Our first concern was price. We had quite a bit of money invested in our pets and their habitats, so if we were taking a proactive step to keep them safe, we were willing to spend a little money on peace of mind. However, we couldn’t justify making many other sacrifices in order to afford something we, hopefully, would never have to use. For our needs, a sufficient power inverter to run all of our pets’ devices looked to run between about $150 and $1,500, which was quite the range.

Next, because we were most concerned with running our lizard and fish devices and not the rest of the devices in our apartment, we were happy with a power inverter that would run about 800 watts easily. After doing our research, we were confident that a 1000-watt inverter would run all the devices efficiently without any hiccups.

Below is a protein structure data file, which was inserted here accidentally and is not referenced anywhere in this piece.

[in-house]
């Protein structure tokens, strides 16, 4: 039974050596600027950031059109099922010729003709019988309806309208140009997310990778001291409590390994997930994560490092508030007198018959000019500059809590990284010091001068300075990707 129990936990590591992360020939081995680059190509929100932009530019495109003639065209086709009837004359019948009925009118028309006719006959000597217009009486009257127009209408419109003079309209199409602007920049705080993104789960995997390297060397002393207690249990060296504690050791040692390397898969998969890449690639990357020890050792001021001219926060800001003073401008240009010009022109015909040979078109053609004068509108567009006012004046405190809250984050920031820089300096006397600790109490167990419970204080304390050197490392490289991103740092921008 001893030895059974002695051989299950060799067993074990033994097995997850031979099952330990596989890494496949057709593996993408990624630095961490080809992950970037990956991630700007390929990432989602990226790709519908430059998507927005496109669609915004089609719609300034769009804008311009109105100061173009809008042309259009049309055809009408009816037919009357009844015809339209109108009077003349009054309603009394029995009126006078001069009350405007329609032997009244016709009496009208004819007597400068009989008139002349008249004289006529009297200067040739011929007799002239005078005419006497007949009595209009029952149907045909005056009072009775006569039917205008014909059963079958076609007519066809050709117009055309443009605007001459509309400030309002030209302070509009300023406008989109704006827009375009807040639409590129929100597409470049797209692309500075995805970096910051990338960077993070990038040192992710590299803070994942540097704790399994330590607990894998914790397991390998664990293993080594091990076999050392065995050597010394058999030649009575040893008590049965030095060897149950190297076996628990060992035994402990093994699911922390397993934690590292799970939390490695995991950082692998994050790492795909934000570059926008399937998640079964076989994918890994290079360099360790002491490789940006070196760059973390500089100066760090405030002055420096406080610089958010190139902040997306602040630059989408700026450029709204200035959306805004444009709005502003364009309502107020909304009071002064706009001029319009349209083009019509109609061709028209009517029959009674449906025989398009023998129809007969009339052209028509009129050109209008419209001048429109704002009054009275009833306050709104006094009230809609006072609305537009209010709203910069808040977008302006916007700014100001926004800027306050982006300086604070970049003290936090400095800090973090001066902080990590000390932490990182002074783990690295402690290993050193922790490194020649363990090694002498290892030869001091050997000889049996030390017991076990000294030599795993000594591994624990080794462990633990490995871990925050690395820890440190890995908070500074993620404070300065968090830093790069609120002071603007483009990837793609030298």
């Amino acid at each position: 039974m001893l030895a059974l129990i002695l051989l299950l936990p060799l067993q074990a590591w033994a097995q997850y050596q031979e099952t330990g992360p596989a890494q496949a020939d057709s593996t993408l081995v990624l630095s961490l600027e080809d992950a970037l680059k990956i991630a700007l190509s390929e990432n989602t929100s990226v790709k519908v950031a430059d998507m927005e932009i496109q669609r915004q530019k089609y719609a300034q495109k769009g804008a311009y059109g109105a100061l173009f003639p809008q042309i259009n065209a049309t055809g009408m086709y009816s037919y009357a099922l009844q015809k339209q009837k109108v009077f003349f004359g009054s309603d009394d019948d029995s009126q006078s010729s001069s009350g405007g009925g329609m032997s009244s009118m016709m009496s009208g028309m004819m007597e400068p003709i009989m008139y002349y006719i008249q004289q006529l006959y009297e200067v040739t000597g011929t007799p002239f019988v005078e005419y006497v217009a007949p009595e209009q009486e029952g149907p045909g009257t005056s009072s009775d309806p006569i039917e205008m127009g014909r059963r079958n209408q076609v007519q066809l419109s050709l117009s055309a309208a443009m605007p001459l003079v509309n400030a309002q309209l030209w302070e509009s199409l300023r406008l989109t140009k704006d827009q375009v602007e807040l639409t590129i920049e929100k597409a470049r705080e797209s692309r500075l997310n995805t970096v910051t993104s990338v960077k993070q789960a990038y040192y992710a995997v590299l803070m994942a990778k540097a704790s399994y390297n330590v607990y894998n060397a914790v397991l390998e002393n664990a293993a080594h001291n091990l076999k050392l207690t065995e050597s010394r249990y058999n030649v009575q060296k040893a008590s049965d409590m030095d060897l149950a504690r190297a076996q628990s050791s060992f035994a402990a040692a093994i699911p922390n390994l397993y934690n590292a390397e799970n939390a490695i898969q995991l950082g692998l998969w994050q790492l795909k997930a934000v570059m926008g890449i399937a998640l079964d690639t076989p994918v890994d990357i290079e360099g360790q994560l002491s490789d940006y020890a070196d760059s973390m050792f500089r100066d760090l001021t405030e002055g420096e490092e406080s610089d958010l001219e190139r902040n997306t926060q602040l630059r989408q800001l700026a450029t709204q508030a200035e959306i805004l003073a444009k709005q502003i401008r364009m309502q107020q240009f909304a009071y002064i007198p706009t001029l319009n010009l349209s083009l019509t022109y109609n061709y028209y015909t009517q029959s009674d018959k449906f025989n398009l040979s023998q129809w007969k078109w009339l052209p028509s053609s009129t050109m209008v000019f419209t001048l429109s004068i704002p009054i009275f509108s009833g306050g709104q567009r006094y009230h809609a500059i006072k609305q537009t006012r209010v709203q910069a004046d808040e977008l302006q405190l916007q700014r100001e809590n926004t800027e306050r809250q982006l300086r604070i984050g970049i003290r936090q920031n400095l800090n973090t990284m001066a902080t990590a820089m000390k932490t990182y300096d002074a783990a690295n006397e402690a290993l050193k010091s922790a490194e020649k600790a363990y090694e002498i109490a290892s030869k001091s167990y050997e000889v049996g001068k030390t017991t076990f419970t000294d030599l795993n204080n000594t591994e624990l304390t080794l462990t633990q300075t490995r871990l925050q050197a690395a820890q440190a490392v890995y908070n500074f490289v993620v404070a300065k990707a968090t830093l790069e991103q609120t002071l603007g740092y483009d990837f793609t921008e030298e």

Finally, we had to look into the difference between Modified Sine Wave Power Inverters and Pure Sine Wave Power Inverters. For a brief explanation on the difference, I found this video to be helpful. In short, a Modified Sine Wave Power Inverter will run most devices without any issue. However, the type of power provided is not identical to the power that comes out of the power outlets in homes. I’m no expert in this area, but I found that some devices (such as ones with varying power levels) can have difficulty running from a Modified Sine Wave Power Inverter. A Pure Sine Wave Power Inverter, on the other hand, provides power that is identical to the power that comes out of common power outlets in homes. After doing some research, we felt more confident in the capability of the Pure Sine Power Inverter, especially if a power outage proved to last a few days and we would need to plug in other devices to the inverter. The difference in price was noticeable, but not crippling for our peace of mind in keeping our pets safe and their devices working identically to how they do when the power is on. Please know, a Modified Sine Wave Power Inverter likely would have operated just fine, but we opted for the Pure Sine.